8. This identical Ātman, or Self, in the realm of sound is the syllable OM, the above described four quarters of the Self being identical with the components of the syllable, and the components of the syllable being identical with the four quarters of the Self. The components of the Syllable are A, U, M.

9. Vaiśvānara, whose field is the waking state, is the first sound, A, because this encompasses all, and because it is the first. He who knows thus, encompasses all desirable objects; he becomes the first.

10. Taijasa, whose field is the dream state, is the second sound, U, because this is an excellence, and contains the qualities of the other two. He who knows thus, exalts the flow of knowledge and becomes equalised; in his family there will be born no one ignorant of Brahman.

11. Prājña, whose field is deep sleep, is the third sound, M, because this is the measure, and that into which all enters. He who knows thus, measures all and becomes all.

12. The fourth is soundless: unutterable, a quieting down of all relative manifestations, blissful, peaceful, non-dual. Thus, OM is the Ātman, verily. He who knows thus, merges his self in the Self – yea, he who knows thus.

Om śantih; śantih; śantih

 

 

Teaching yoga while the world goes nuts

 

I teach an ongoing Saturday morning class from 8 to 9 am at the base of Diamond Head in Honolulu. I tend to keep a pretty strict no cell phone policy, and my long time students adhere and enforce it to newcomers. Today, Hawai’i residents had the horror of receiving this alert just shortly after 8 am:

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Growing up in the 80s, I can remember a good part of my teenaged years were spent wondering if they were going to drop the bomb at the height of the Cold War between the then Soviet Union and US. I haven’t really had this feeling since the Berlin Wall came down that nuclear annihilation was a possibility. This gave me chills.

Fortunately, it was an error. More fortunately, I did not get the alert during class, nor did my students because of the said phone policy. My class actually went well today for my seven attendees. I could see all my student’s faces in Savasana being very peaceful. How could we have known that the outside would be still be in absolute panic as the word that it was a false alarm did not come until about 45 minutes after the alert?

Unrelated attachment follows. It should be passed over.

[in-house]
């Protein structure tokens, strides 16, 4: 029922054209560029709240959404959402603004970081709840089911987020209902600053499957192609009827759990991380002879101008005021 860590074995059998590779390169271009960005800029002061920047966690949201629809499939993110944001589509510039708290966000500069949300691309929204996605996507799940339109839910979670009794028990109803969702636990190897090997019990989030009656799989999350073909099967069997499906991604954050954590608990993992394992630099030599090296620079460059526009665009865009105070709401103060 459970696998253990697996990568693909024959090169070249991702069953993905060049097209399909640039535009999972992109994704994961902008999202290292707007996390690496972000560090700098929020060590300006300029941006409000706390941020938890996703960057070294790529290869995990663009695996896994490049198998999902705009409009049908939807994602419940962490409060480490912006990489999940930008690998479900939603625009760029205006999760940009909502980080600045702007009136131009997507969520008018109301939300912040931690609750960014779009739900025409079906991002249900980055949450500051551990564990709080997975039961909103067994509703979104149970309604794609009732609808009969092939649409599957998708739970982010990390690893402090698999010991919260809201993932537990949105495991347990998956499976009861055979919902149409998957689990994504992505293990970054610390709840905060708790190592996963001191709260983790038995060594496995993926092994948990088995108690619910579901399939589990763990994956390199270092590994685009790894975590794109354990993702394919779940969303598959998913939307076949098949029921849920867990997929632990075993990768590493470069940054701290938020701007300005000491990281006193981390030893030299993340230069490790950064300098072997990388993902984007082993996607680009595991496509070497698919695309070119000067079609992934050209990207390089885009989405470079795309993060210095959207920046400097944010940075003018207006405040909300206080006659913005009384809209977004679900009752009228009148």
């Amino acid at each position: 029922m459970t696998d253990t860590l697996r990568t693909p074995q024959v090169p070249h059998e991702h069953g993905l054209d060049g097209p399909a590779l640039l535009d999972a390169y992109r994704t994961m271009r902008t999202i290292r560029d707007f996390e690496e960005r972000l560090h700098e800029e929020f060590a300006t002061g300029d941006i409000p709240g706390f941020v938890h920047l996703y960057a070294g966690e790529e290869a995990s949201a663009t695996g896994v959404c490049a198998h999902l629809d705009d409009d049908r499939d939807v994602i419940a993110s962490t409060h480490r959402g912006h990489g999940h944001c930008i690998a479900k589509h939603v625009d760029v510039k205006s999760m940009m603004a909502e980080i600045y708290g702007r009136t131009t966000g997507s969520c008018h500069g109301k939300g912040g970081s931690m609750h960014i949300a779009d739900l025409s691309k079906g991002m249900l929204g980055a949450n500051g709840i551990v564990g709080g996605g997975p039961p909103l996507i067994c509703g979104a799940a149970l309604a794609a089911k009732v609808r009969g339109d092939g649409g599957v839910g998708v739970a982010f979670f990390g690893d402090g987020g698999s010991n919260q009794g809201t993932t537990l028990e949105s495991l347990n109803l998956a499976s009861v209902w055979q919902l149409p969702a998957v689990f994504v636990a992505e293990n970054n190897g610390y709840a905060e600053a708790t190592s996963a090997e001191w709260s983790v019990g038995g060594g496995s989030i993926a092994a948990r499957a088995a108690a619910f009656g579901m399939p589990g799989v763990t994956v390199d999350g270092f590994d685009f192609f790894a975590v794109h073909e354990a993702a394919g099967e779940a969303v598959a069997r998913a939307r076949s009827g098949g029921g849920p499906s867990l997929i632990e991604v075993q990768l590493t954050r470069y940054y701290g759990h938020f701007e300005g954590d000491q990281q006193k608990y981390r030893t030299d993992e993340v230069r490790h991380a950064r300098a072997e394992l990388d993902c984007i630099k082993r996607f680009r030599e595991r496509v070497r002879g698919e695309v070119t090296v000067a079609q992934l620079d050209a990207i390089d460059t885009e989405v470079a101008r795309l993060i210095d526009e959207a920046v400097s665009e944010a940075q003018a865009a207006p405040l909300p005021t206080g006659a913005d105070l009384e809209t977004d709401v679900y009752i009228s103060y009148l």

Others were not as fortunate. Video came in of a man trying to get his young daughter to go into a manhole in the street as she cried that she did not want to go in to it and wondered why. Also, University of Hawai’i students were running around campus in a panic like a cheesy 50s armageddon sci-fi movie. It was bedlam for many.

Today I had to have a conversation with my wife about what we would do if we were at our job sites during the week if this happened. Basically, call to say “I love you” and get to shelter, hoping for the best. If we were at home? Fill up the bathtubs with fresh water and get my mother in law on her wheelchair and go to the middle of the house where impact many not be as devastating? Not to mince words, a scary fucking conversation I wish to never have to have again.

In this age of heightened tension, I feel we as yoga practitioners have a duty to work for peace. That can come in many different forms. I am grateful that my class spared my students an hour of unnecessary panic from a stupid bureaucratic mistake. I feel we need to have higher standards for our elected officials who have seemed to get us into this mess on both a local and national level. As 2018 is an election year, I feel we can make a difference if we feel things are not running as well in this country as it could. So perhaps another way to work for peace is to make you way to the voting booth in November…if we can make it until then.

 

Happy New Year! Startin’ with the garden

As many of my readers are probably having to wear a heavy coat now, I’d like to start the new year right, with a few pictures of warmth from my garden. It is year two of my Fukuoka-style of gardening. An unusually wet Hawai’i December has yielded wonderful results.

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Chilly? How about Chile? This pepper plant barely survived last year’s summer. Now it is producing long delicious capsaicin-rich Cayennes. I think these are the kind that Chef Pasquale uses and calls “Oh yeah babys.”

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The tall grass is a natural trellis for these snap peas. Once they reach the “roof” of this table-like trellis my wife and I put up last year they start going wild. Can you spot the camouflaged gecko on the bamboo? Those guys help me control the unwanted pests in the garden.

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This patch of bush beans produced so many green beans I was able to make a dish for Christmas dinner with family visitors.

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Across the yard our Meyer lemon tree is staring to produce its first bounty. These in time will swell up to full sized lemons. Enough to give away to family and friends.

I don’t want to bore you with the rest of the produce, but there is also a pumpkin, eggplant, bitter melon, saluyot, and daikon sprouting in this space.

The only work I did in the garden was throw seeds and trim the grass with a hand sickle. Nature has taken care of the rest of the labor. Stay tuned and happy new year!

 

Post holiday reflections

It’s a nice rainy day after Christmas in Hawai’i. Probably the closest we’ll ever get to a White Christmas. A good day to reflect, sip tea, and write. According to my jyotish calendar, I am right smack in the middle of Sade Sati, or a seven-and-a-half year period of intense personal challenges. Given the way things have gone in the past two years, I’d say that I am starting to have more belief in my chart. That being said, Sade Sati is supposed to conquer one’s ego and strengthen one’s resolve.